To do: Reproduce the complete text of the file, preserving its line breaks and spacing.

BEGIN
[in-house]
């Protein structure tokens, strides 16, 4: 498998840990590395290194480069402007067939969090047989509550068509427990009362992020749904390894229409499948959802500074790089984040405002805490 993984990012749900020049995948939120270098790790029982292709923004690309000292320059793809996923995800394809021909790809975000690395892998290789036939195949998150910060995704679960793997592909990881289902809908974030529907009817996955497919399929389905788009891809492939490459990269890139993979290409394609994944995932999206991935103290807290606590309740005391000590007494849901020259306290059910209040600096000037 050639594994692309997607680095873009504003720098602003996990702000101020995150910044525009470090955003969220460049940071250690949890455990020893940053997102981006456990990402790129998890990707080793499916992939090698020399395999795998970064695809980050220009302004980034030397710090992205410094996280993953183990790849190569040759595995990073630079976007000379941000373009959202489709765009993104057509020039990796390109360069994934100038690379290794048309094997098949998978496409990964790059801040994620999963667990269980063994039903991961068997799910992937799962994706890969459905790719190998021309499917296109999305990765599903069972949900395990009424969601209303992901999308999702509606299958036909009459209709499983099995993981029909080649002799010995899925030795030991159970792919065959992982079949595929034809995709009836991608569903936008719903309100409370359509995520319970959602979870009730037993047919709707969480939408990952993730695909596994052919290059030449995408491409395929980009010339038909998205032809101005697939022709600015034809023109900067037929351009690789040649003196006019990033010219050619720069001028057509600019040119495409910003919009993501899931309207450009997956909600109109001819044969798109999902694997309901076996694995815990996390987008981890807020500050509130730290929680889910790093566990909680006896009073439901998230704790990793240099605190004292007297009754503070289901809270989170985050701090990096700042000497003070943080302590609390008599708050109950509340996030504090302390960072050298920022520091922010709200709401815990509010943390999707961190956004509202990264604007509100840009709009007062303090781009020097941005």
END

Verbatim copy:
[in-house]
């Protein structure tokens, strides 16, 4: 498998840990590395290194480069402007067939969090047989509550068509427990009362992020749904390894229409499948959802500074790089984040405002805490 993984990012749900020049995948939120270098790790029982292709923004690309000292320059793809996923995800394809021909790809975000690395892998290789036939195949998150910060995704679960793997592909990881289902809908974030529907009817996955497919399929389905788009891809492939490459990269890139993979290409394609994944995932999206991935103290807290606590309740005391000590007494849901020259306290059910209040600096000037 050639594994692309997607680095873009504003720098602003996990702000101020995150910044525009470090955003969220460049940071250690949890455990020893940053997102981006456990990402790129998890990707080793499916992939090698020399395999795998970064695809980050220009302004980034030397710090992205410094996280993953183990790849190569040759595995990073630079976007000379941000373009959202489709765009993104057509020039990796390109360069994934100038690379290794048309094997098949998978496409990964790059801040994620999963667990269980063994039903991961068997799910992937799962994706890969459905790719190998021309499917296109999305990765599903069972949900395990009424969601209303992901999308999702509606299958036909009459209709499983099995993981029909080649002799010995899925030795030991159970792919065959992982079949595929034809995709009836991608569903936008719903309100409370359509995520319970959602979870009730037993047919709707969480939408990952993730695909596994052919290059030449995408491409395929980009010339038909998205032809101005697939022709600015034809023109900067037929351009690789040649003196006019990033010219050619720069001028057509600019040119495409910003919009993501899931309207450009997956909600109109001819044969798109999902694997309901076996694995815990996390987008981890807020500050509130730290929680889910790093566990909680006896009073439901998230704790990793240099605190004292007297009754503070289901809270989170985050701090990096700042000497003070943080302590609390008599708050109950509340996030504090302390960072050298920022520091922010709200709401815990509010943390999707961190956004509202990264604007509100840009709009007062303090781009020097941005």